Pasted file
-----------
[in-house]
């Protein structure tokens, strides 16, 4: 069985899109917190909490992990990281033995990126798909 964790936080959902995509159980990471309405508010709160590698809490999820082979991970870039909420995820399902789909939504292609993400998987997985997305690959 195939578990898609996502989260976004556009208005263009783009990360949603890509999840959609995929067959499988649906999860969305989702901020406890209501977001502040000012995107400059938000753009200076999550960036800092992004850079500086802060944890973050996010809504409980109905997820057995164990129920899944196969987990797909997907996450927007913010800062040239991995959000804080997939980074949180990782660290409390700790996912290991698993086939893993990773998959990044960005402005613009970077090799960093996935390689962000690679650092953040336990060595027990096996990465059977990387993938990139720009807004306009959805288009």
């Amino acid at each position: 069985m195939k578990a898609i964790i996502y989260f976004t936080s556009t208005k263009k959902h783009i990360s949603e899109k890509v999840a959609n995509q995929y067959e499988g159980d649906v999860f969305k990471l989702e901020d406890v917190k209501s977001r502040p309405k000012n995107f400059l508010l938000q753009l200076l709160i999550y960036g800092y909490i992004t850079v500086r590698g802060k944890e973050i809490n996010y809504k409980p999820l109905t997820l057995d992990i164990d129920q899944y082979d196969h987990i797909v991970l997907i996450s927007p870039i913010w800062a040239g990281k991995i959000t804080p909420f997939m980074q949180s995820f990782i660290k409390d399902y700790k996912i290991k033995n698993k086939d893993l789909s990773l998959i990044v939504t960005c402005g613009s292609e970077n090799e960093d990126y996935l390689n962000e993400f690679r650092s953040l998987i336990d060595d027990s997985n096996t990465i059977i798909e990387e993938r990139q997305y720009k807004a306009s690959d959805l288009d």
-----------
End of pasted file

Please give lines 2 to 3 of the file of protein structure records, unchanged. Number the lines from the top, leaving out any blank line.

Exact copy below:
């Protein structure tokens, strides 16, 4: 069985899109917190909490992990990281033995990126798909 964790936080959902995509159980990471309405508010709160590698809490999820082979991970870039909420995820399902789909939504292609993400998987997985997305690959 195939578990898609996502989260976004556009208005263009783009990360949603890509999840959609995929067959499988649906999860969305989702901020406890209501977001502040000012995107400059938000753009200076999550960036800092992004850079500086802060944890973050996010809504409980109905997820057995164990129920899944196969987990797909997907996450927007913010800062040239991995959000804080997939980074949180990782660290409390700790996912290991698993086939893993990773998959990044960005402005613009970077090799960093996935390689962000690679650092953040336990060595027990096996990465059977990387993938990139720009807004306009959805288009």
């Amino acid at each position: 069985m195939k578990a898609i964790i996502y989260f976004t936080s556009t208005k263009k959902h783009i990360s949603e899109k890509v999840a959609n995509q995929y067959e499988g159980d649906v999860f969305k990471l989702e901020d406890v917190k209501s977001r502040p309405k000012n995107f400059l508010l938000q753009l200076l709160i999550y960036g800092y909490i992004t850079v500086r590698g802060k944890e973050i809490n996010y809504k409980p999820l109905t997820l057995d992990i164990d129920q899944y082979d196969h987990i797909v991970l997907i996450s927007p870039i913010w800062a040239g990281k991995i959000t804080p909420f997939m980074q949180s995820f990782i660290k409390d399902y700790k996912i290991k033995n698993k086939d893993l789909s990773l998959i990044v939504t960005c402005g613009s292609e970077n090799e960093d990126y996935l390689n962000e993400f690679r650092s953040l998987i336990d060595d027990s997985n096996t990465i059977i798909e990387e993938r990139q997305y720009k807004a306009s690959d959805l288009d």